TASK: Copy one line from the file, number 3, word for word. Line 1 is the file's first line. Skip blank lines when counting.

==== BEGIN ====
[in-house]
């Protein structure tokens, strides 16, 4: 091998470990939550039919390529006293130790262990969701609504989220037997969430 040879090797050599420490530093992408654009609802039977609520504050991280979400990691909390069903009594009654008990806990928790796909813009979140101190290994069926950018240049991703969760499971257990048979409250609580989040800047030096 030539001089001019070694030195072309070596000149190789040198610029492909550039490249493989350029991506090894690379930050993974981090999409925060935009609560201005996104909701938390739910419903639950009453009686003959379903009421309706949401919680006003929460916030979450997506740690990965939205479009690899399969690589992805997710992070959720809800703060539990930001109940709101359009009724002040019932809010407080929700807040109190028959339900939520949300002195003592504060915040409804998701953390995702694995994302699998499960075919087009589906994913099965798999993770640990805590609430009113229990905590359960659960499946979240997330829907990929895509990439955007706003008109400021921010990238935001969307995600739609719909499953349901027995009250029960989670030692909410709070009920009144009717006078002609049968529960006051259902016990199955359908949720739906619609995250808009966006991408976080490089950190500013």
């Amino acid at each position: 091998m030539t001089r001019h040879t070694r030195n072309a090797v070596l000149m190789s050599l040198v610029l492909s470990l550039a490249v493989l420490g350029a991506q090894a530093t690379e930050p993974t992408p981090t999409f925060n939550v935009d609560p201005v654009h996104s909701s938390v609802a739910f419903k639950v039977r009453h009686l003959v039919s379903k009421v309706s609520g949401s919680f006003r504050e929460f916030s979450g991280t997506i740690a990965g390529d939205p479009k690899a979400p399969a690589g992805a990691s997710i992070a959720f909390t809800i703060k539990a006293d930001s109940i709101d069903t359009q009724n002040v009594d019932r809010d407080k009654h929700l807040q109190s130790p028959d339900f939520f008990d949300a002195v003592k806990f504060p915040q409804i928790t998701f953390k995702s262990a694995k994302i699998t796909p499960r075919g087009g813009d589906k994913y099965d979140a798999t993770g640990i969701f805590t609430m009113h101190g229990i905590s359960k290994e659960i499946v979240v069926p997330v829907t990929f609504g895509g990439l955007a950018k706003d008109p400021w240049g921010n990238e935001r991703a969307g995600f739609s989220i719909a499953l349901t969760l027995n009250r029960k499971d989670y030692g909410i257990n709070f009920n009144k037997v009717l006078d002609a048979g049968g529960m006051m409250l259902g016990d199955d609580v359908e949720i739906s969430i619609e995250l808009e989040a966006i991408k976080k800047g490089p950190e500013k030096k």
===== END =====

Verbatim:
């Amino acid at each position: 091998m030539t001089r001019h040879t070694r030195n072309a090797v070596l000149m190789s050599l040198v610029l492909s470990l550039a490249v493989l420490g350029a991506q090894a530093t690379e930050p993974t992408p981090t999409f925060n939550v935009d609560p201005v654009h996104s909701s938390v609802a739910f419903k639950v039977r009453h009686l003959v039919s379903k009421v309706s609520g949401s919680f006003r504050e929460f916030s979450g991280t997506i740690a990965g390529d939205p479009k690899a979400p399969a690589g992805a990691s997710i992070a959720f909390t809800i703060k539990a006293d930001s109940i709101d069903t359009q009724n002040v009594d019932r809010d407080k009654h929700l807040q109190s130790p028959d339900f939520f008990d949300a002195v003592k806990f504060p915040q409804i928790t998701f953390k995702s262990a694995k994302i699998t796909p499960r075919g087009g813009d589906k994913y099965d979140a798999t993770g640990i969701f805590t609430m009113h101190g229990i905590s359960k290994e659960i499946v979240v069926p997330v829907t990929f609504g895509g990439l955007a950018k706003d008109p400021w240049g921010n990238e935001r991703a969307g995600f739609s989220i719909a499953l349901t969760l027995n009250r029960k499971d989670y030692g909410i257990n709070f009920n009144k037997v009717l006078d002609a048979g049968g529960m006051m409250l259902g016990d199955d609580v359908e949720i739906s969430i619609e995250l808009e989040a966006i991408k976080k800047g490089p950190e500013k030096k």